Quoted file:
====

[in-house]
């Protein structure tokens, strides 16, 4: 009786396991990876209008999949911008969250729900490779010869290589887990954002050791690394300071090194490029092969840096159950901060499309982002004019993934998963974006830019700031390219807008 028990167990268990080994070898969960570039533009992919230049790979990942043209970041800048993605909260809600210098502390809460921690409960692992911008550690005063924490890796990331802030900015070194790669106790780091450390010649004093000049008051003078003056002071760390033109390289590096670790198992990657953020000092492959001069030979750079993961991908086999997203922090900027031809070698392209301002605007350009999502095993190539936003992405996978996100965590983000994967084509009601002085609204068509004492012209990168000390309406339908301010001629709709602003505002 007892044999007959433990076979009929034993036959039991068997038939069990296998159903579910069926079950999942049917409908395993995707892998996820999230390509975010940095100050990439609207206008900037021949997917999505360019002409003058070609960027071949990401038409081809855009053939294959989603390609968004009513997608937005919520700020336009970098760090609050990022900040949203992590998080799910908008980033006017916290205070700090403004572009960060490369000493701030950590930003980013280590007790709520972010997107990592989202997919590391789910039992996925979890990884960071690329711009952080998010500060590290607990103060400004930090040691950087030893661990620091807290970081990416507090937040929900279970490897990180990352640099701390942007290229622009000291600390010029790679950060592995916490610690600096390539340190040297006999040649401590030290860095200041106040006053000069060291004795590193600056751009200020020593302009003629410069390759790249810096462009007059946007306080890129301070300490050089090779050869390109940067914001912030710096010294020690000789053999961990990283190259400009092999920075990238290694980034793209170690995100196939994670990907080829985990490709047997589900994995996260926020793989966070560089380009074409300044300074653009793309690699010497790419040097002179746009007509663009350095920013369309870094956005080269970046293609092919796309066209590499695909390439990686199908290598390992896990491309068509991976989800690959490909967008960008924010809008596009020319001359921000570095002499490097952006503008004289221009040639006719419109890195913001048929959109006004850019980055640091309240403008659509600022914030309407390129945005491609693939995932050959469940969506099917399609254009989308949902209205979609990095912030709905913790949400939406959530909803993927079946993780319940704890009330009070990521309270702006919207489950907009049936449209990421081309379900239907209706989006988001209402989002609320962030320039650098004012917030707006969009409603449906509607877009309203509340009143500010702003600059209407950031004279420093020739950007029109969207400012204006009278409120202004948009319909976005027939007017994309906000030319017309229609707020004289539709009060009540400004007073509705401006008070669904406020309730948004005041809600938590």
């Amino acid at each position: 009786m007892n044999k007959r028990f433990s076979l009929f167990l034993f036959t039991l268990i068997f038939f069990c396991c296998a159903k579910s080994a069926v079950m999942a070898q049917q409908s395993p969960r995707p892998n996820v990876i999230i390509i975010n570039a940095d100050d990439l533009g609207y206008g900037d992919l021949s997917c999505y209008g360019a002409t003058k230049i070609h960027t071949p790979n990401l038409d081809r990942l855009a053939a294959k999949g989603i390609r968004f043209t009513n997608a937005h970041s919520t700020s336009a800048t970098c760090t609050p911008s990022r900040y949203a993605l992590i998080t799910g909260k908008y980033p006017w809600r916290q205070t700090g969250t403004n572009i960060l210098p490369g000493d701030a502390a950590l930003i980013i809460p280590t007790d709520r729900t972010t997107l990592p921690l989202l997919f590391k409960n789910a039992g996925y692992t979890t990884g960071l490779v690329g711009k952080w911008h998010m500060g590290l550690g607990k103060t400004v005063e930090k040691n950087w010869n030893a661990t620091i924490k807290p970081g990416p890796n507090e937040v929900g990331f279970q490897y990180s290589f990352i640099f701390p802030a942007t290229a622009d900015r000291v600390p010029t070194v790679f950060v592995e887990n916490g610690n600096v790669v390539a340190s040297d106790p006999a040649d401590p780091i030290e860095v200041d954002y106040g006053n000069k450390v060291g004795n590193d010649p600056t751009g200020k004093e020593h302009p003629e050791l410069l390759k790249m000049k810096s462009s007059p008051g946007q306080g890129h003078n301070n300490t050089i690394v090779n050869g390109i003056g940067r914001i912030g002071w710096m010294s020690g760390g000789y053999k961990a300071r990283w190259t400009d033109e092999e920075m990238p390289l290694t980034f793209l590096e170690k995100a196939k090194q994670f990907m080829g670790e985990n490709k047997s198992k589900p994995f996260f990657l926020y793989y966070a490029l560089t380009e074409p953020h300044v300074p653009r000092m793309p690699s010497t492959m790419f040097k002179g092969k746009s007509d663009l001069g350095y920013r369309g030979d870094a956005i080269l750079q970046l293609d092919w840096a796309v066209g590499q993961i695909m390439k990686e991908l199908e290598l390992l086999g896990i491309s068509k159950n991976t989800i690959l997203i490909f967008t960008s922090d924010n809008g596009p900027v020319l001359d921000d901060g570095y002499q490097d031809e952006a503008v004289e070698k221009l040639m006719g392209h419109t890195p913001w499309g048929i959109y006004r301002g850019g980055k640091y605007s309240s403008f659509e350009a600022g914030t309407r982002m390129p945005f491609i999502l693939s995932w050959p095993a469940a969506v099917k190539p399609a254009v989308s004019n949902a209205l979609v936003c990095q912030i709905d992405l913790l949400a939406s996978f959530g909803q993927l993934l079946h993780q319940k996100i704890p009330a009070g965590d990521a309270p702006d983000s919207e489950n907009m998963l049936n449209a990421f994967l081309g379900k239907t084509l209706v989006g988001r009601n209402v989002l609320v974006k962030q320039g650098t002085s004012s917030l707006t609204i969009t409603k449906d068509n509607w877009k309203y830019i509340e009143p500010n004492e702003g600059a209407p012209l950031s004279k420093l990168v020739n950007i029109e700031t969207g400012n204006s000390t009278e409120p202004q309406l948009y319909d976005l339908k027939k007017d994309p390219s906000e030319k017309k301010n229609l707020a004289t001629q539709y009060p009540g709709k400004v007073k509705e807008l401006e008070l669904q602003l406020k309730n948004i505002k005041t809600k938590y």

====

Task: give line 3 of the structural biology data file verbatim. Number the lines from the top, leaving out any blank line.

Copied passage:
């Amino acid at each position: 009786m007892n044999k007959r028990f433990s076979l009929f167990l034993f036959t039991l268990i068997f038939f069990c396991c296998a159903k579910s080994a069926v079950m999942a070898q049917q409908s395993p969960r995707p892998n996820v990876i999230i390509i975010n570039a940095d100050d990439l533009g609207y206008g900037d992919l021949s997917c999505y209008g360019a002409t003058k230049i070609h960027t071949p790979n990401l038409d081809r990942l855009a053939a294959k999949g989603i390609r968004f043209t009513n997608a937005h970041s919520t700020s336009a800048t970098c760090t609050p911008s990022r900040y949203a993605l992590i998080t799910g909260k908008y980033p006017w809600r916290q205070t700090g969250t403004n572009i960060l210098p490369g000493d701030a502390a950590l930003i980013i809460p280590t007790d709520r729900t972010t997107l990592p921690l989202l997919f590391k409960n789910a039992g996925y692992t979890t990884g960071l490779v690329g711009k952080w911008h998010m500060g590290l550690g607990k103060t400004v005063e930090k040691n950087w010869n030893a661990t620091i924490k807290p970081g990416p890796n507090e937040v929900g990331f279970q490897y990180s290589f990352i640099f701390p802030a942007t290229a622009d900015r000291v600390p010029t070194v790679f950060v592995e887990n916490g610690n600096v790669v390539a340190s040297d106790p006999a040649d401590p780091i030290e860095v200041d954002y106040g006053n000069k450390v060291g004795n590193d010649p600056t751009g200020k004093e020593h302009p003629e050791l410069l390759k790249m000049k810096s462009s007059p008051g946007q306080g890129h003078n301070n300490t050089i690394v090779n050869g390109i003056g940067r914001i912030g002071w710096m010294s020690g760390g000789y053999k961990a300071r990283w190259t400009d033109e092999e920075m990238p390289l290694t980034f793209l590096e170690k995100a196939k090194q994670f990907m080829g670790e985990n490709k047997s198992k589900p994995f996260f990657l926020y793989y966070a490029l560089t380009e074409p953020h300044v300074p653009r000092m793309p690699s010497t492959m790419f040097k002179g092969k746009s007509d663009l001069g350095y920013r369309g030979d870094a956005i080269l750079q970046l293609d092919w840096a796309v066209g590499q993961i695909m390439k990686e991908l199908e290598l390992l086999g896990i491309s068509k159950n991976t989800i690959l997203i490909f967008t960008s922090d924010n809008g596009p900027v020319l001359d921000d901060g570095y002499q490097d031809e952006a503008v004289e070698k221009l040639m006719g392209h419109t890195p913001w499309g048929i959109y006004r301002g850019g980055k640091y605007s309240s403008f659509e350009a600022g914030t309407r982002m390129p945005f491609i999502l693939s995932w050959p095993a469940a969506v099917k190539p399609a254009v989308s004019n949902a209205l979609v936003c990095q912030i709905d992405l913790l949400a939406s996978f959530g909803q993927l993934l079946h993780q319940k996100i704890p009330a009070g965590d990521a309270p702006d983000s919207e489950n907009m998963l049936n449209a990421f994967l081309g379900k239907t084509l209706v989006g988001r009601n209402v989002l609320v974006k962030q320039g650098t002085s004012s917030l707006t609204i969009t409603k449906d068509n509607w877009k309203y830019i509340e009143p500010n004492e702003g600059a209407p012209l950031s004279k420093l990168v020739n950007i029109e700031t969207g400012n204006s000390t009278e409120p202004q309406l948009y319909d976005l339908k027939k007017d994309p390219s906000e030319k017309k301010n229609l707020a004289t001629q539709y009060p009540g709709k400004v007073k509705e807008l401006e008070l669904q602003l406020k309730n948004i505002k005041t809600k938590y």